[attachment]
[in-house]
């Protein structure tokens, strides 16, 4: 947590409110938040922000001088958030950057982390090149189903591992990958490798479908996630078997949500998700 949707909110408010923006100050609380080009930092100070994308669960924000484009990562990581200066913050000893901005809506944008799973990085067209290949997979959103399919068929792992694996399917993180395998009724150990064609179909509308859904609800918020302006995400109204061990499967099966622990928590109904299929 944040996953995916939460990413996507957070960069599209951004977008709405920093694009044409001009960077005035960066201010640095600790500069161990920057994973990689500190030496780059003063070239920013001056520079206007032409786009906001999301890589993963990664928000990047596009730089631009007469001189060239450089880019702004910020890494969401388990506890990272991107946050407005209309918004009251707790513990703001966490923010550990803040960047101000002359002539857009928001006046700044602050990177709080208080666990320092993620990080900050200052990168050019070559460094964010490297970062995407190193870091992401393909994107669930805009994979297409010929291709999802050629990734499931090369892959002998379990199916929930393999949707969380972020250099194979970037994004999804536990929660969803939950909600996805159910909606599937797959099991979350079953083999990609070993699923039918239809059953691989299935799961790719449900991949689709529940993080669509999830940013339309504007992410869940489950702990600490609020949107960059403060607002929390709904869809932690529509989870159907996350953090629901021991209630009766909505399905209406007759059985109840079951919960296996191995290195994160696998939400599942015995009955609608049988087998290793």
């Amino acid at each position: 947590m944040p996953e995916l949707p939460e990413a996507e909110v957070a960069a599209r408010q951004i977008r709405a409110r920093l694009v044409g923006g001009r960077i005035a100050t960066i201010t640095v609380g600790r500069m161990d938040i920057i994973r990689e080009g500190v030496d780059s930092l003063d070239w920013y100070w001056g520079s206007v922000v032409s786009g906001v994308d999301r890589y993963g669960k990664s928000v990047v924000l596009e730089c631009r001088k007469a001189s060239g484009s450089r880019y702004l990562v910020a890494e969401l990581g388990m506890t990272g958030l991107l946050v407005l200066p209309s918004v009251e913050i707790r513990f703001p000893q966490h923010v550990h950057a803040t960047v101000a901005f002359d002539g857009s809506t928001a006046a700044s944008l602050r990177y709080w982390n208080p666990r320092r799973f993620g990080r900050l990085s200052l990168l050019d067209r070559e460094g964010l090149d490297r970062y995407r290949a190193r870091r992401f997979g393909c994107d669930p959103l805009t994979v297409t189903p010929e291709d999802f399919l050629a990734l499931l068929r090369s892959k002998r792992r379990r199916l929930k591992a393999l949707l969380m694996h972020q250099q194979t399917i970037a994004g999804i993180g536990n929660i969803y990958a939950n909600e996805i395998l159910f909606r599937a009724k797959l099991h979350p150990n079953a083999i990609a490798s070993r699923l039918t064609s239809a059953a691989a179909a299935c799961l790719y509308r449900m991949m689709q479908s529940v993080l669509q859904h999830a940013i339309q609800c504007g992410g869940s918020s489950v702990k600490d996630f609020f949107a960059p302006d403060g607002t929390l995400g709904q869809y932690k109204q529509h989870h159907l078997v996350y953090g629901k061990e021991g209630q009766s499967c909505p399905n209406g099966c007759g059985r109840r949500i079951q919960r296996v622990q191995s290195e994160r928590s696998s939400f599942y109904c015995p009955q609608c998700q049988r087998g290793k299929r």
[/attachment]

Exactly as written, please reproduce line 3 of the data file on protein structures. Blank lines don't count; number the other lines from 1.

């Amino acid at each position: 947590m944040p996953e995916l949707p939460e990413a996507e909110v957070a960069a599209r408010q951004i977008r709405a409110r920093l694009v044409g923006g001009r960077i005035a100050t960066i201010t640095v609380g600790r500069m161990d938040i920057i994973r990689e080009g500190v030496d780059s930092l003063d070239w920013y100070w001056g520079s206007v922000v032409s786009g906001v994308d999301r890589y993963g669960k990664s928000v990047v924000l596009e730089c631009r001088k007469a001189s060239g484009s450089r880019y702004l990562v910020a890494e969401l990581g388990m506890t990272g958030l991107l946050v407005l200066p209309s918004v009251e913050i707790r513990f703001p000893q966490h923010v550990h950057a803040t960047v101000a901005f002359d002539g857009s809506t928001a006046a700044s944008l602050r990177y709080w982390n208080p666990r320092r799973f993620g990080r900050l990085s200052l990168l050019d067209r070559e460094g964010l090149d490297r970062y995407r290949a190193r870091r992401f997979g393909c994107d669930p959103l805009t994979v297409t189903p010929e291709d999802f399919l050629a990734l499931l068929r090369s892959k002998r792992r379990r199916l929930k591992a393999l949707l969380m694996h972020q250099q194979t399917i970037a994004g999804i993180g536990n929660i969803y990958a939950n909600e996805i395998l159910f909606r599937a009724k797959l099991h979350p150990n079953a083999i990609a490798s070993r699923l039918t064609s239809a059953a691989a179909a299935c799961l790719y509308r449900m991949m689709q479908s529940v993080l669509q859904h999830a940013i339309q609800c504007g992410g869940s918020s489950v702990k600490d996630f609020f949107a960059p302006d403060g607002t929390l995400g709904q869809y932690k109204q529509h989870h159907l078997v996350y953090g629901k061990e021991g209630q009766s499967c909505p399905n209406g099966c007759g059985r109840r949500i079951q919960r296996v622990q191995s290195e994160r928590s696998s939400f599942y109904c015995p009955q609608c998700q049988r087998g290793k299929r």